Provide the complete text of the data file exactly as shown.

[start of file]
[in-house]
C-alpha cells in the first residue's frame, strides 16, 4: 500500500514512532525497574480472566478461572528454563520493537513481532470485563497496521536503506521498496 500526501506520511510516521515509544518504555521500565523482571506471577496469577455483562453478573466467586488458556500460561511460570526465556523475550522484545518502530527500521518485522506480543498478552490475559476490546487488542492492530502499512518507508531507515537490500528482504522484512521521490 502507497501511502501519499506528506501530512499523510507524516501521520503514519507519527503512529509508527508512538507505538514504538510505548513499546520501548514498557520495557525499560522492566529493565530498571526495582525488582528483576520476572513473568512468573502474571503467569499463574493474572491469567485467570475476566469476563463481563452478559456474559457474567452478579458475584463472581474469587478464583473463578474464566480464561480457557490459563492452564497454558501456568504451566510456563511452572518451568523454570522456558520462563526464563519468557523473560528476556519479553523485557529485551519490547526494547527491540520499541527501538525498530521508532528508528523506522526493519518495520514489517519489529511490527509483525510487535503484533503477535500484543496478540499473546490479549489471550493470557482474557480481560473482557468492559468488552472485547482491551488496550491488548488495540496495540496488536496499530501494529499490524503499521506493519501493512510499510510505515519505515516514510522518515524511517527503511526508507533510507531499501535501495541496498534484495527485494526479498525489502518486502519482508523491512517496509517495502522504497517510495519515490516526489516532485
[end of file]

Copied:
[in-house]
C-alpha cells in the first residue's frame, strides 16, 4: 500500500514512532525497574480472566478461572528454563520493537513481532470485563497496521536503506521498496 500526501506520511510516521515509544518504555521500565523482571506471577496469577455483562453478573466467586488458556500460561511460570526465556523475550522484545518502530527500521518485522506480543498478552490475559476490546487488542492492530502499512518507508531507515537490500528482504522484512521521490 502507497501511502501519499506528506501530512499523510507524516501521520503514519507519527503512529509508527508512538507505538514504538510505548513499546520501548514498557520495557525499560522492566529493565530498571526495582525488582528483576520476572513473568512468573502474571503467569499463574493474572491469567485467570475476566469476563463481563452478559456474559457474567452478579458475584463472581474469587478464583473463578474464566480464561480457557490459563492452564497454558501456568504451566510456563511452572518451568523454570522456558520462563526464563519468557523473560528476556519479553523485557529485551519490547526494547527491540520499541527501538525498530521508532528508528523506522526493519518495520514489517519489529511490527509483525510487535503484533503477535500484543496478540499473546490479549489471550493470557482474557480481560473482557468492559468488552472485547482491551488496550491488548488495540496495540496488536496499530501494529499490524503499521506493519501493512510499510510505515519505515516514510522518515524511517527503511526508507533510507531499501535501495541496498534484495527485494526479498525489502518486502519482508523491512517496509517495502522504497517510495519515490516526489516532485